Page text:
According to a survey by the EuroFound agency, people who telework are twice as likely to exceed the EU’s 48-hour maximum working week. For these home workers, “the right to disconnect” is also more difficult to apply.
Open door to distractions, “cushy job”, shorter days... some prejudices about working from the home office are hard to get rid of. But the pandemic and the restrictions that accompany gave unprecedented prominence to remote work and now give us elements and statistics to help us navigate through these preconceived ideas and sort out truths from falsehoods.
Numerous surveys and polls have shown that the boundary between private and personal life is now more difficult to define for people who work from home, especially when there are children at home. Freed from the time constraint of “leaving the office”, they will, for example, work later or compensate for time spent doing homework with their children. And the risk is that of seeing the overtime accumulate.
According to a recent report by the EU Agency for the improvement of living and working conditions (Eurofound), European home-based teleworkers are twice as likely to work more than the EU’s legal 48-hour work week. They are also more likely to work in their free time.
‘Right to disconnect’
Far from being new, this difficulty in separating professional and personal life has highlighted a notion that already existed before the pandemic: the right to disconnect. In other words, not being connected to Slack, Zoom, Teams or even answering work emails and phone calls received outside of work hours.
In 2017, France was the first country to officially enforce this right in all companies with more than 50 employees. Belgium, Spain, and Italy are the other three EU member states to have implemented similar measures.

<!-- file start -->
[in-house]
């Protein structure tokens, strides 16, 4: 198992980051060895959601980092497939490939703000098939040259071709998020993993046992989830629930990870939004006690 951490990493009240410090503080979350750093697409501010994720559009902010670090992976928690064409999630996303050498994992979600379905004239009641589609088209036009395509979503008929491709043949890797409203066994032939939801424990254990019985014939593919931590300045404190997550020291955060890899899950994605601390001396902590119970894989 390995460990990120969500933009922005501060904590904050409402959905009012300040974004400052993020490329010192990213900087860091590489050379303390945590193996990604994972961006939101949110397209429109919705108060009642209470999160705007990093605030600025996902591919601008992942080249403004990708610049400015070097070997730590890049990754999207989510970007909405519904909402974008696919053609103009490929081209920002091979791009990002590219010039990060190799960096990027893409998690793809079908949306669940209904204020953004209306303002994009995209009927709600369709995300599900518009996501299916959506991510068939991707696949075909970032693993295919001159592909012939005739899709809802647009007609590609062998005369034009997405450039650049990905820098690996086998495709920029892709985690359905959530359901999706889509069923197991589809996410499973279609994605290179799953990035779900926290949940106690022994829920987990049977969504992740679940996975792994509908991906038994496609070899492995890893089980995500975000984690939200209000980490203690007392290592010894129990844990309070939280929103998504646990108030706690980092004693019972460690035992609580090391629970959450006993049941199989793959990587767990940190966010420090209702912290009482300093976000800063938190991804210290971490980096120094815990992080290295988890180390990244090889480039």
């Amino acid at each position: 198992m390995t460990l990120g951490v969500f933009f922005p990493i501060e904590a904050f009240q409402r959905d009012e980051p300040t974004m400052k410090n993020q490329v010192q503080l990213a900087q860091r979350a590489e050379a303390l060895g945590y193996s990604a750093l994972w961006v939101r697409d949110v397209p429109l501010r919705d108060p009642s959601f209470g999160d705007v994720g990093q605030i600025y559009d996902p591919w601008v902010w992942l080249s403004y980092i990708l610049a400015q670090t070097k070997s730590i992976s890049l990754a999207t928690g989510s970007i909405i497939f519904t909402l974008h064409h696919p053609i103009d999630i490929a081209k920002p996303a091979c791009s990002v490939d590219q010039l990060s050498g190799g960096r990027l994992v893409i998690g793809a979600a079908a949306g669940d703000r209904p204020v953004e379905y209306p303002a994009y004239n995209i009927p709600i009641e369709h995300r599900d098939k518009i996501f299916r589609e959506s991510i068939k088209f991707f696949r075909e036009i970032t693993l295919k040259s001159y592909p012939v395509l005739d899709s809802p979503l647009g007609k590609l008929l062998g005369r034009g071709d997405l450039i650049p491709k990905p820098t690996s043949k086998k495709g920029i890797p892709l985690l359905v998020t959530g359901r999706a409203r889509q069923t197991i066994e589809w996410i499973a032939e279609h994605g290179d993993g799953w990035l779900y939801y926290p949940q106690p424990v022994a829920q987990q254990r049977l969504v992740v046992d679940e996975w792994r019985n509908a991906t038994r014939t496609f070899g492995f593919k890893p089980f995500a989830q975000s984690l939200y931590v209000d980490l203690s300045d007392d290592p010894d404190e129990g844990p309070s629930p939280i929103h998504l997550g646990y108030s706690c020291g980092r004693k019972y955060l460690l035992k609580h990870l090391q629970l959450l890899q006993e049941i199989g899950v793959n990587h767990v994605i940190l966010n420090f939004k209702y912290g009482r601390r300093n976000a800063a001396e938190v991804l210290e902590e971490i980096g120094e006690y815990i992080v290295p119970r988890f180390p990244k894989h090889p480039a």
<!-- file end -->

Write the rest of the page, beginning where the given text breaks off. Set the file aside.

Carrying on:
The new Eurofound report includes case studies illustrating the implementation and impact of the right to disconnect in the workplace. “The experience of the first four Member States that have introduced rules and agreements on the right to disconnect prior to 2021 has demonstrated the pivotal role of the social partners in ensuring these rules are translated into reality on the ground,” outlines the survey.
The study also shows that companies are more likely to educate and train their teams on disconnection rather than employing more drastic methods, such as cutting off access to company communications at specific times.
“Although evidence of the impact of the right to disconnect on employee health and well-being, work-life balance, gender equality and company performance is lacking, social partners’ experiences at company level suggest that positive changes in company culture are taking place following the introduction of the right to disconnect,” outlined Tina Weber, who notes that it’s an area that will be the subject of research in the coming months, in the context of a return to the workplace and the rollout of hybrid working arrangements. – AFP Relaxnews